Congress Takes Steps to Renew Farm Bill Boondoggle

Sat, 04 Feb 2017 08:00:00 -0500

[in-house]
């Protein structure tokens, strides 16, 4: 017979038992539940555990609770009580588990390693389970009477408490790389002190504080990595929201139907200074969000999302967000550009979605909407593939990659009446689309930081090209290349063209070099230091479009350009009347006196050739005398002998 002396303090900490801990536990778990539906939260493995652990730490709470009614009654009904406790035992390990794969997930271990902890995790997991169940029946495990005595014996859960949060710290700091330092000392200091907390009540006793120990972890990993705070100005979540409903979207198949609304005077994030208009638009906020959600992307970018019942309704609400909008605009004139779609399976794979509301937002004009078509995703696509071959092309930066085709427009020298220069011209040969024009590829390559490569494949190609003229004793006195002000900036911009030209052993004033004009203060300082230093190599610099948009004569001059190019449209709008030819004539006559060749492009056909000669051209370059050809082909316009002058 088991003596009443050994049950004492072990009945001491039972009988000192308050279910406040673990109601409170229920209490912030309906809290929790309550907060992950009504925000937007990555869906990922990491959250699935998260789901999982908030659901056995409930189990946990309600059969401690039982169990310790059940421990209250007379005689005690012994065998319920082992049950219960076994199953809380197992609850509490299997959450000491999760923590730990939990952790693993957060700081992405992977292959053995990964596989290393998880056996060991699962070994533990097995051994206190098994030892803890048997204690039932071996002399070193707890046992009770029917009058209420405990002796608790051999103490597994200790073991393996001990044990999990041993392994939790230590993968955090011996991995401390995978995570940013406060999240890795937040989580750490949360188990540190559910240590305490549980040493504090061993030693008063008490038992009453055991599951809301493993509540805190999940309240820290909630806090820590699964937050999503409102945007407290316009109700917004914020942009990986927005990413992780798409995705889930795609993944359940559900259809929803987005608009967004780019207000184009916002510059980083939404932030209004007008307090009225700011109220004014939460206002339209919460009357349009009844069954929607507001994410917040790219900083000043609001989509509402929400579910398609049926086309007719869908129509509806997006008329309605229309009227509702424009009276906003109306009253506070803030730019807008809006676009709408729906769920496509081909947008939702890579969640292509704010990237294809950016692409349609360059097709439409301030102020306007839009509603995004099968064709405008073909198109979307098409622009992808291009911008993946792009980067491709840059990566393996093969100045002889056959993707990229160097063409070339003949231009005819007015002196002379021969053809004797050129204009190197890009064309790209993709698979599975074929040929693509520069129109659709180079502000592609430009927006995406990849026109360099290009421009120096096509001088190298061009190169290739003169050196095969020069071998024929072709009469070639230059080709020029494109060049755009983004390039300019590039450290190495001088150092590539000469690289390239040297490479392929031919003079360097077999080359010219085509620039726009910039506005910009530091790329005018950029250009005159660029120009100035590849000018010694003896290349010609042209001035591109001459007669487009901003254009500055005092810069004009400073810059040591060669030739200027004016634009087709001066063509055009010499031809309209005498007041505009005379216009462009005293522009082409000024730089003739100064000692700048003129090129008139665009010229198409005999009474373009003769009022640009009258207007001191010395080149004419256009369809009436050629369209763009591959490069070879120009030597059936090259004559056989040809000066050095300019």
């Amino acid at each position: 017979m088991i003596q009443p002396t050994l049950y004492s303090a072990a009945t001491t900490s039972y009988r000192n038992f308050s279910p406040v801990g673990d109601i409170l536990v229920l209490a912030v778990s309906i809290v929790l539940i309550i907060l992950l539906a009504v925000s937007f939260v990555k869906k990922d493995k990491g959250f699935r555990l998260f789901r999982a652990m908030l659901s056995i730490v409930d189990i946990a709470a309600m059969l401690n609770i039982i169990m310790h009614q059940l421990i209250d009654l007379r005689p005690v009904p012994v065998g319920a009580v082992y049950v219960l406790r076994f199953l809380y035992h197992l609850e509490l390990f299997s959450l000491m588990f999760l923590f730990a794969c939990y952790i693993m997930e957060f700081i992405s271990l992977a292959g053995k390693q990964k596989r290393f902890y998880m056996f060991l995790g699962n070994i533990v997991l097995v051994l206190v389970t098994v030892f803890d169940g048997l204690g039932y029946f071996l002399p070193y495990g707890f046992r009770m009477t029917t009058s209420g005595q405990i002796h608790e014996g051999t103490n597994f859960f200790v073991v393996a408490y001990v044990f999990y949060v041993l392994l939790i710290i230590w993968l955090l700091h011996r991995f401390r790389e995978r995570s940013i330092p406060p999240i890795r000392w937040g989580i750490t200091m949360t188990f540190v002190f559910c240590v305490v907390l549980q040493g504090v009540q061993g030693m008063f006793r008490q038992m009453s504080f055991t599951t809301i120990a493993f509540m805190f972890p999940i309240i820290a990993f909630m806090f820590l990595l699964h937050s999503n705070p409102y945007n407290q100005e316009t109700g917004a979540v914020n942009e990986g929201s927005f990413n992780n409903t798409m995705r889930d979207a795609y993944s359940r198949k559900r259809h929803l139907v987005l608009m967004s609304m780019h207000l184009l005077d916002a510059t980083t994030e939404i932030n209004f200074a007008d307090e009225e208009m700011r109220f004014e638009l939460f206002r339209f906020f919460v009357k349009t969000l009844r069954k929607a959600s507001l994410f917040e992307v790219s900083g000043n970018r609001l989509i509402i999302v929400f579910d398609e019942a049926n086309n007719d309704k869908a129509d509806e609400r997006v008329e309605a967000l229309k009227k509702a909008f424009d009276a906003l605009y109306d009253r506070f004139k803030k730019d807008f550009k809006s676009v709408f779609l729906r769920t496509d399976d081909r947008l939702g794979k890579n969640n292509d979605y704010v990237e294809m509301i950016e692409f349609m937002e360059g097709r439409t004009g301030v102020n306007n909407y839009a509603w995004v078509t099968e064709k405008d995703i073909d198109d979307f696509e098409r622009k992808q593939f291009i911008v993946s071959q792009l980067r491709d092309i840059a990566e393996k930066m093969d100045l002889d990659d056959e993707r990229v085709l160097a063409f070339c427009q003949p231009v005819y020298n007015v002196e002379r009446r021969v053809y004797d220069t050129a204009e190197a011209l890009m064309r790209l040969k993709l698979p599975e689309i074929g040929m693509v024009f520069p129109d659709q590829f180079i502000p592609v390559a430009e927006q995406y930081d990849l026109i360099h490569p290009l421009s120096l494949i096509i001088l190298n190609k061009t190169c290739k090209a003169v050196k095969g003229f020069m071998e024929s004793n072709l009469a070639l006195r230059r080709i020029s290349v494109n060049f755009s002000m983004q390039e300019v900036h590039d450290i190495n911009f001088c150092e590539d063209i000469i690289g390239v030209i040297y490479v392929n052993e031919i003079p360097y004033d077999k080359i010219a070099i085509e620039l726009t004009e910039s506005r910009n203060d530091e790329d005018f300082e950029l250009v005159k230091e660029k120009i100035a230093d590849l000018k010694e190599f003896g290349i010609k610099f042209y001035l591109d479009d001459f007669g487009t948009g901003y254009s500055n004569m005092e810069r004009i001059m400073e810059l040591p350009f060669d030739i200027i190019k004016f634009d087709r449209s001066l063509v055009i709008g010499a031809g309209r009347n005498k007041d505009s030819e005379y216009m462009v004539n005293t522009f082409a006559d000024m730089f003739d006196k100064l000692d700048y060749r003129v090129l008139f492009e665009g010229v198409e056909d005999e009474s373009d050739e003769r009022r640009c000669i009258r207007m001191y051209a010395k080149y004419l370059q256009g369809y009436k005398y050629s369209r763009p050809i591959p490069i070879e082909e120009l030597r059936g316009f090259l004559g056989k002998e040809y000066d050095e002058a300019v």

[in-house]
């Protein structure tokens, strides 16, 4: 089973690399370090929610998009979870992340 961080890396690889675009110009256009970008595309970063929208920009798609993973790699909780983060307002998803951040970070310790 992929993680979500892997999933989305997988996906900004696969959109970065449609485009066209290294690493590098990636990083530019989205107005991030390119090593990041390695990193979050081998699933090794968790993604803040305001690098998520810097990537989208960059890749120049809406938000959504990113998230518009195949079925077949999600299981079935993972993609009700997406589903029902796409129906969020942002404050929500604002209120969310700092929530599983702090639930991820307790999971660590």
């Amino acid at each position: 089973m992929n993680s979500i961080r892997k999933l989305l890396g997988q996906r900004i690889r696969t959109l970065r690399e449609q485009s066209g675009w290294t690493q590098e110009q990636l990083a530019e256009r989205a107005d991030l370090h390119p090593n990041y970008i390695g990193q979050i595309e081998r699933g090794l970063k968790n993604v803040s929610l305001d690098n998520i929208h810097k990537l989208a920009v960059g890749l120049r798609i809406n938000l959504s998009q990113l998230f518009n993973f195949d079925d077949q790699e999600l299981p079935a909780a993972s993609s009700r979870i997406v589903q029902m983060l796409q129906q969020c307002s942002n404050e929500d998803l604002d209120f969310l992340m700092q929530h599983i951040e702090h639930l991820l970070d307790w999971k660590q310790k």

It's Farm Bill time again. And that's too bad. Perhaps wary of the fact that it took years to pass the most recent Farm Bill in 2014, Congress has already moved to begin deliberations over the next five-year bill, which would likely become law in 2018. The U.S. Senate Agriculture Committee will hold its first hearing on the upcoming Farm Bill in Kansas later this month. The Farm Bill is perhaps best known for handing billions of dollars of taxpayer money to a small number of the shrinking percentage of Americans who farm. Pres. Franklin Roosevelt's agriculture Henry Wallace pitched payments to farmers during the Great Depression as "a temporary solution to deal with an emergency." The emergency—the Depression—ended around the same year that my grandparents went to prom. But the subsidies remain. In fact, they've only mushroomed in the decades since their adoption. In the most recent version of the bill, which took effect in 2014, Congress voted to subsidize farmers' purchase of crop insurance. In earlier versions, Congress had forced taxpayers to prop up farmers largely through direct payments. The move to subsidized crop insurance was supposed to save taxpayers money. But, as I detail in my recent book, Biting the Hands that Feed Us, it's had the opposite effect. During the most recent debates over passage of a Farm Bill, Sen. Thad Cochran (R-MS) urged support for crop insurance, which he referred to as a set of "important risk management tools for farmers and ranchers nationwide" that "can help reduce costs." Sen. Debbie Stabenow (D-MI), who chaired the Senate Agriculture Committee, of which Sen. Cochran is also a member, lauded the Farm Bill as "an opportunity to cut spending." That's not how it's worked out. Rather, costs have skyrocketed under the new Farm Bill thanks to crop insurance subsidies. In 2011, before crop insurance supplanted direct subsidies, I noted in a Baltimore Sun op-ed that farm subsidies cost taxpayers approximately $15 billion per year. With crop insurance subsidies now having gained favor over direct subsidies, the latest EWG estimates show farm-subsidy payments could reach $30 billion annually by 2018. All of this was predictable. As I wrote in 2014, "the bill taxpayers may foot for crop insurance subsidies . . . may outweigh what taxpayers would have contributed in direct subsidies." So much for reducing costs. While it's a sure bet to assume that the Farm Bill's costs to taxpayers will continue to rise, we won't know by how much until taxpayers are already on the hook. That's because even in the wake of a Farm Bill's passage, it's difficult to predict the cost of the bill over a period of years, as this recent economic analysis demonstrates. This uncertainty over exact numbers doesn't mean the next Farm Bill will be any better than the last one. It will be worse, for several reasons. For one, Sens. Stabenow and Cochran still hold seats on the committee. Sen. Stabenow has made clear that "support" for farmers—generally, code for "subsidies"—is a precondition of her vote on the current nominee to head the USDA, the agency that doles out subsidies. "It is imperative that the next Agriculture Secretary is ready on day one to support our nation's food producers and local communities," she said in a statement last month in the wake of Gov. Sonny Perdue's nomination to serve as secretary of the USDA under the current president. She's got little reason to worry. Gov. Perdue, notes the Environmental Working Group—a nonprofit that's critical of farm subsides—has himself received farm subsidies. Then there are the powerful state and national farmers unions. These groups—including the Indiana Farm Bureau, in the home state of current Vice President Mike Pence, a supporter of subsidies—are telling their members that Congress wants their input "about the type of safety net that works best for them." What else can we expect out of the next Farm Bill? At least one writer has sugges[...]